Swedish Language Blog

The “mellandagsrea” – end-of-year shopping in Sweden Posted by on Dec 29, 2017 in Culture

‘Tis the season to be jolly, or ’twas – the Christmas season has now passed. Christmas in Sweden is full of calm – from the First of Advent to the celebration of Saint Lucia on the 13th of December, and on to the Christmas holiday itself. All in the peaceful darkness of the high latitudes.

Like its European neighbors (as well as much of the rest of the world, of course!), though, the calm of Sweden is not all that comes during the holiday season. Mall and high street shopping galore – the shops are prop-full of Swedes looking for the right gifts for their family and friends. In the calm of this chilly winter month, city centres are full of people bustling about, making purchases right and left, all bumping into each other in the process. At least more than usual!

But even after the Christmas holiday, the shopping doesn’t stop. Like many other places, there are after-Christmas sales for eager shoppers who, perhaps, didn’t get what they wanted for Christmas. Luckily, the shops want to get rid of their excess wares anyway, so, to the mutual benefit of buyers and sellers, the mellandagsrea has begun!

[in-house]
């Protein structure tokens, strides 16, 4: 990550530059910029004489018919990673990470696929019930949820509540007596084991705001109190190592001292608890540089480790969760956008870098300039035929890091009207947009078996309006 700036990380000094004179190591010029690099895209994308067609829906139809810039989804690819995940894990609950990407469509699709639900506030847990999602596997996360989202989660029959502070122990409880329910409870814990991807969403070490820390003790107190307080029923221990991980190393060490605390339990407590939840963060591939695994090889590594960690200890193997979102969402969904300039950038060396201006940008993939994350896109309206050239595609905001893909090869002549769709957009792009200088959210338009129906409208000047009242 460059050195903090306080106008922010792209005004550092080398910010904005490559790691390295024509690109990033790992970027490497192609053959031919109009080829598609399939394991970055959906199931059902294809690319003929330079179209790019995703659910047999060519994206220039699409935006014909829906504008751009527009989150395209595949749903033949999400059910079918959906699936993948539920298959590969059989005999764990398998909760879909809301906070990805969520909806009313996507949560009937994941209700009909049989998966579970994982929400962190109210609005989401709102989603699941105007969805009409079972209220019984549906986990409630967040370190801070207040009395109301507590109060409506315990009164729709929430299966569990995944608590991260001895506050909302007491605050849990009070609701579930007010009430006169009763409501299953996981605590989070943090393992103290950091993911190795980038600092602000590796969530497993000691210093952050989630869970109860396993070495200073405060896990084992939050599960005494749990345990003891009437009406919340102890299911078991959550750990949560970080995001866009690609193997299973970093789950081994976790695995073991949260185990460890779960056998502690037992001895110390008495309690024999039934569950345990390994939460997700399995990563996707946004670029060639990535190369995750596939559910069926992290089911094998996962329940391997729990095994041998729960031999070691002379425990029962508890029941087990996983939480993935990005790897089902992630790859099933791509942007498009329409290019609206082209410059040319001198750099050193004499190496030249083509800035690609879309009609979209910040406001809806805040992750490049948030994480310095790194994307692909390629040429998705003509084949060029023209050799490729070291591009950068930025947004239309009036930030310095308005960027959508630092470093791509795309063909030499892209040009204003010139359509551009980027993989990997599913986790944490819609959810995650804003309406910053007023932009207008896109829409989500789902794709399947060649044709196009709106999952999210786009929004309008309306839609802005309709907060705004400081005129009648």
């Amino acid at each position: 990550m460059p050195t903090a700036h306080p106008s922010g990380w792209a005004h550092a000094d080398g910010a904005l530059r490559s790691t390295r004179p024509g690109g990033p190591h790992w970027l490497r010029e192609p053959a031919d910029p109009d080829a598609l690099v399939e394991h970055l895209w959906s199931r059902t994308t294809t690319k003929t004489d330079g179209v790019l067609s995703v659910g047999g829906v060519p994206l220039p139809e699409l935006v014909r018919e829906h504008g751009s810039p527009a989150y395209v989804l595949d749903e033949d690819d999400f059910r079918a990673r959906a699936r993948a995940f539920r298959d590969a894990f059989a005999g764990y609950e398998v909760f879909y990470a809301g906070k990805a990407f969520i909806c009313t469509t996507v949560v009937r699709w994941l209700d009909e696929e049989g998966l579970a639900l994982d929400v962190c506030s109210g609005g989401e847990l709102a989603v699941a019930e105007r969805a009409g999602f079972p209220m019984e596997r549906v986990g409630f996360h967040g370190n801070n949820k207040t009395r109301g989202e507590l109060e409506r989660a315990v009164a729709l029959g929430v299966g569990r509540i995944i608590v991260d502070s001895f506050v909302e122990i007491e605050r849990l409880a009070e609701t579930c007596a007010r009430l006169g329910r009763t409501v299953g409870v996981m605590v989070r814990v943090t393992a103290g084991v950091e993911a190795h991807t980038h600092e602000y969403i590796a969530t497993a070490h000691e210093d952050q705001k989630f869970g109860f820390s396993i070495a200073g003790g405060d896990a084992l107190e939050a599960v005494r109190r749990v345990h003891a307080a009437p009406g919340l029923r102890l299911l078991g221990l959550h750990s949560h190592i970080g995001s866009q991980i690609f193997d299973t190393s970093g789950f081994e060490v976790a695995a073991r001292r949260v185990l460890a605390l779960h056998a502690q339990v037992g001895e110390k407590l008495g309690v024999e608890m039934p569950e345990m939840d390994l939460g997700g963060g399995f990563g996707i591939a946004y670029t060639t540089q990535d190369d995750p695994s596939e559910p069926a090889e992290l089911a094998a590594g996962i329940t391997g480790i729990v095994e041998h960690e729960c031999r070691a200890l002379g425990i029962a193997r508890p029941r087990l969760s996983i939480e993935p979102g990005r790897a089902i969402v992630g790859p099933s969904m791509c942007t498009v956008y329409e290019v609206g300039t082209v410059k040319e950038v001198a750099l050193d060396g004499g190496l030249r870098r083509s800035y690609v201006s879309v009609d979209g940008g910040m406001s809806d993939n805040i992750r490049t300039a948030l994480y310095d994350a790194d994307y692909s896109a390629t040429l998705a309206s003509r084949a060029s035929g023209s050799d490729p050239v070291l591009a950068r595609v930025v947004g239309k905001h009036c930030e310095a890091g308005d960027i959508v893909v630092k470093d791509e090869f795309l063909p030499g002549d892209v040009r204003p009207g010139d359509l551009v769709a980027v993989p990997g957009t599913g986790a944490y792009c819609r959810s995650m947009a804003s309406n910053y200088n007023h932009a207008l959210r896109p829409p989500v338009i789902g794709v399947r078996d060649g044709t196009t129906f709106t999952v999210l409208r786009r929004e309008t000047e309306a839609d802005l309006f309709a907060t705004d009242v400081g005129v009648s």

Often starting on the 27th of December, the day after Annandag jul (the day after Christmas Day), prices on popular electronics, clothes, and more sink by many percent. The name mellandagsrea comes from mellandagarna, referring to the non-holidays in between Christmas and New Year’s Eve, and rea (en rea), which means saleMellandagarna itself is a compound of mellan, meaning middle, and dagarna, meaning the days (from en dag, day).

Commonly, sales will extend past the mellandagarna – but this is often not announced until just when they are about to end. In this way, the mellandagsrea is not so different from after-Christmas sales in other countries.

So if you’re in Sweden and want to take advantage – look for all the signs that say mellandagsrea, just rea, or the good ol’ English word sale, to catch a bargain!




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About the Author: Stephen Maconi

Stephen Maconi has been writing for the Transparent Swedish Blog since 2010. Wielding a Bachelor's Degree in Swedish and Nordic Linguistics from Uppsala University in Sweden, Stephen is an expert on Swedish language and culture.


  1. Barb:

    Thank you for this blog. It helps with my learning the language and the culture.